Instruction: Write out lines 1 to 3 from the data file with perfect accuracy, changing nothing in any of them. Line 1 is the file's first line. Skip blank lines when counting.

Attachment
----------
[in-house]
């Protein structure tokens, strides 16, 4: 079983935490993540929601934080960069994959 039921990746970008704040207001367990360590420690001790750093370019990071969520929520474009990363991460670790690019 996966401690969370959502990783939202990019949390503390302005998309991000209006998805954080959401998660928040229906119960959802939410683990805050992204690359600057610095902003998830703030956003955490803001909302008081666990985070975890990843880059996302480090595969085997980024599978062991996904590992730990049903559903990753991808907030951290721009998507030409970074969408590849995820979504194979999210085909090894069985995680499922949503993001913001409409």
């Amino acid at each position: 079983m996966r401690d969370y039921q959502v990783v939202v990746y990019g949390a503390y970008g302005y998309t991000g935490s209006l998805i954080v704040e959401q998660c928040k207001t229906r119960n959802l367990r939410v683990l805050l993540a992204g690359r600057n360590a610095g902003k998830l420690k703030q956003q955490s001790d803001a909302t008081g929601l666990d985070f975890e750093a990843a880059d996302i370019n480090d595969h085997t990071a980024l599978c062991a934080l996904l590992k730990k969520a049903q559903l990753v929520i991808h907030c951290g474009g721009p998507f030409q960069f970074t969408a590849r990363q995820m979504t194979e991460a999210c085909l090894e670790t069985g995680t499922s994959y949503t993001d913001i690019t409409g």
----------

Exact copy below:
[in-house]
């Protein structure tokens, strides 16, 4: 079983935490993540929601934080960069994959 039921990746970008704040207001367990360590420690001790750093370019990071969520929520474009990363991460670790690019 996966401690969370959502990783939202990019949390503390302005998309991000209006998805954080959401998660928040229906119960959802939410683990805050992204690359600057610095902003998830703030956003955490803001909302008081666990985070975890990843880059996302480090595969085997980024599978062991996904590992730990049903559903990753991808907030951290721009998507030409970074969408590849995820979504194979999210085909090894069985995680499922949503993001913001409409």
């Amino acid at each position: 079983m996966r401690d969370y039921q959502v990783v939202v990746y990019g949390a503390y970008g302005y998309t991000g935490s209006l998805i954080v704040e959401q998660c928040k207001t229906r119960n959802l367990r939410v683990l805050l993540a992204g690359r600057n360590a610095g902003k998830l420690k703030q956003q955490s001790d803001a909302t008081g929601l666990d985070f975890e750093a990843a880059d996302i370019n480090d595969h085997t990071a980024l599978c062991a934080l996904l590992k730990k969520a049903q559903l990753v929520i991808h907030c951290g474009g721009p998507f030409q960069f970074t969408a590849r990363q995820m979504t194979e991460a999210c085909l090894e670790t069985g995680t499922s994959y949503t993001d913001i690019t409409g």